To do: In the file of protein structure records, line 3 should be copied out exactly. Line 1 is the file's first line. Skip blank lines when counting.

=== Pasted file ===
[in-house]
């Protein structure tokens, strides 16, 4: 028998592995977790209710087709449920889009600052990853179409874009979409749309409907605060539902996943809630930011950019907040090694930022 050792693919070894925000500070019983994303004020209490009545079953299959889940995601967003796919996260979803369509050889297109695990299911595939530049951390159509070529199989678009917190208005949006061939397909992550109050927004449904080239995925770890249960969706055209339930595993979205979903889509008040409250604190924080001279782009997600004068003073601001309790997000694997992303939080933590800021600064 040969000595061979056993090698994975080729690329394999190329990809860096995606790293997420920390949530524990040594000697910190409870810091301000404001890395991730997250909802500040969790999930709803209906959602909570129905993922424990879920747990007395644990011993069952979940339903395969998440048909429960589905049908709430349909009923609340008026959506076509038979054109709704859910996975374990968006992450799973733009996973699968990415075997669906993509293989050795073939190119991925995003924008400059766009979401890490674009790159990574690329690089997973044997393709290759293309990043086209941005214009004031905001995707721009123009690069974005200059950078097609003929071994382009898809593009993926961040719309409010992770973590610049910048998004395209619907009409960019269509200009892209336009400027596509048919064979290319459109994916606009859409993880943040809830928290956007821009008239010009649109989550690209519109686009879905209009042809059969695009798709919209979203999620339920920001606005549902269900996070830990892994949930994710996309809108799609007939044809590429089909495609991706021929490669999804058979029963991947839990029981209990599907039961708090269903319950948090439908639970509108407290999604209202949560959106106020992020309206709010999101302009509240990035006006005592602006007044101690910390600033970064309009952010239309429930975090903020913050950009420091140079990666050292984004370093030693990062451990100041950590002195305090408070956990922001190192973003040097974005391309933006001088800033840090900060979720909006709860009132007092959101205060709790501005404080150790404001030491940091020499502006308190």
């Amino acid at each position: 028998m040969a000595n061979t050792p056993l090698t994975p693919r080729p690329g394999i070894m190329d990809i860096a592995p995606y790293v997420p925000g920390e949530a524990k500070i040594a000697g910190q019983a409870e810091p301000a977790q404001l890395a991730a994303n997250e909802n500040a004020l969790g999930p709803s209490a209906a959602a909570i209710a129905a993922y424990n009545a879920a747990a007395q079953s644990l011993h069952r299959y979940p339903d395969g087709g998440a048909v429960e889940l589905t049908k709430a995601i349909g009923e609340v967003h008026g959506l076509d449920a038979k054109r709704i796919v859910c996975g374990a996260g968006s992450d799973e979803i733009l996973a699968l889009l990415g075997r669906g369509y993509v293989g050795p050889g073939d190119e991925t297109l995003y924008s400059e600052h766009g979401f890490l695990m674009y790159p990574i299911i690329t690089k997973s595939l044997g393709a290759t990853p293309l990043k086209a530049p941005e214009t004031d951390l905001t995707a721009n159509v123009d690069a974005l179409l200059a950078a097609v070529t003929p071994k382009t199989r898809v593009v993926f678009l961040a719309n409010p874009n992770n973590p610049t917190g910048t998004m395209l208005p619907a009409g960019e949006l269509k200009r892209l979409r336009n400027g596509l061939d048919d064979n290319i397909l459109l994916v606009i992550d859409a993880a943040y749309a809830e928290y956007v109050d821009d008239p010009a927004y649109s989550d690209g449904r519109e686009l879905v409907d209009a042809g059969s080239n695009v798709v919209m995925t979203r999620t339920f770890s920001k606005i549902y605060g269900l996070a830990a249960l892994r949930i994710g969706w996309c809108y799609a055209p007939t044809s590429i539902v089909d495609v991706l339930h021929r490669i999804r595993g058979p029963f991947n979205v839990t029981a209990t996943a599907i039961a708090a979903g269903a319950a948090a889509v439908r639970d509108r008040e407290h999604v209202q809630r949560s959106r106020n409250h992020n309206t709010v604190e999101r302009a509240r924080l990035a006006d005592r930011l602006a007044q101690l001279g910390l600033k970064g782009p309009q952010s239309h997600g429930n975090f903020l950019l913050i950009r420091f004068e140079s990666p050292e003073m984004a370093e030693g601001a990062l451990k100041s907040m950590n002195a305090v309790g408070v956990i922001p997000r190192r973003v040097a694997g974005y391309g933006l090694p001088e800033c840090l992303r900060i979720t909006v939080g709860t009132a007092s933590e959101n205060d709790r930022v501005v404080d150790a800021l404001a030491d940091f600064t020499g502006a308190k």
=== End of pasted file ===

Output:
């Amino acid at each position: 028998m040969a000595n061979t050792p056993l090698t994975p693919r080729p690329g394999i070894m190329d990809i860096a592995p995606y790293v997420p925000g920390e949530a524990k500070i040594a000697g910190q019983a409870e810091p301000a977790q404001l890395a991730a994303n997250e909802n500040a004020l969790g999930p709803s209490a209906a959602a909570i209710a129905a993922y424990n009545a879920a747990a007395q079953s644990l011993h069952r299959y979940p339903d395969g087709g998440a048909v429960e889940l589905t049908k709430a995601i349909g009923e609340v967003h008026g959506l076509d449920a038979k054109r709704i796919v859910c996975g374990a996260g968006s992450d799973e979803i733009l996973a699968l889009l990415g075997r669906g369509y993509v293989g050795p050889g073939d190119e991925t297109l995003y924008s400059e600052h766009g979401f890490l695990m674009y790159p990574i299911i690329t690089k997973s595939l044997g393709a290759t990853p293309l990043k086209a530049p941005e214009t004031d951390l905001t995707a721009n159509v123009d690069a974005l179409l200059a950078a097609v070529t003929p071994k382009t199989r898809v593009v993926f678009l961040a719309n409010p874009n992770n973590p610049t917190g910048t998004m395209l208005p619907a009409g960019e949006l269509k200009r892209l979409r336009n400027g596509l061939d048919d064979n290319i397909l459109l994916v606009i992550d859409a993880a943040y749309a809830e928290y956007v109050d821009d008239p010009a927004y649109s989550d690209g449904r519109e686009l879905v409907d209009a042809g059969s080239n695009v798709v919209m995925t979203r999620t339920f770890s920001k606005i549902y605060g269900l996070a830990a249960l892994r949930i994710g969706w996309c809108y799609a055209p007939t044809s590429i539902v089909d495609v991706l339930h021929r490669i999804r595993g058979p029963f991947n979205v839990t029981a209990t996943a599907i039961a708090a979903g269903a319950a948090a889509v439908r639970d509108r008040e407290h999604v209202q809630r949560s959106r106020n409250h992020n309206t709010v604190e999101r302009a509240r924080l990035a006006d005592r930011l602006a007044q101690l001279g910390l600033k970064g782009p309009q952010s239309h997600g429930n975090f903020l950019l913050i950009r420091f004068e140079s990666p050292e003073m984004a370093e030693g601001a990062l451990k100041s907040m950590n002195a305090v309790g408070v956990i922001p997000r190192r973003v040097a694997g974005y391309g933006l090694p001088e800033c840090l992303r900060i979720t909006v939080g709860t009132a007092s933590e959101n205060d709790r930022v501005v404080d150790a800021l404001a030491d940091f600064t020499g502006a308190k």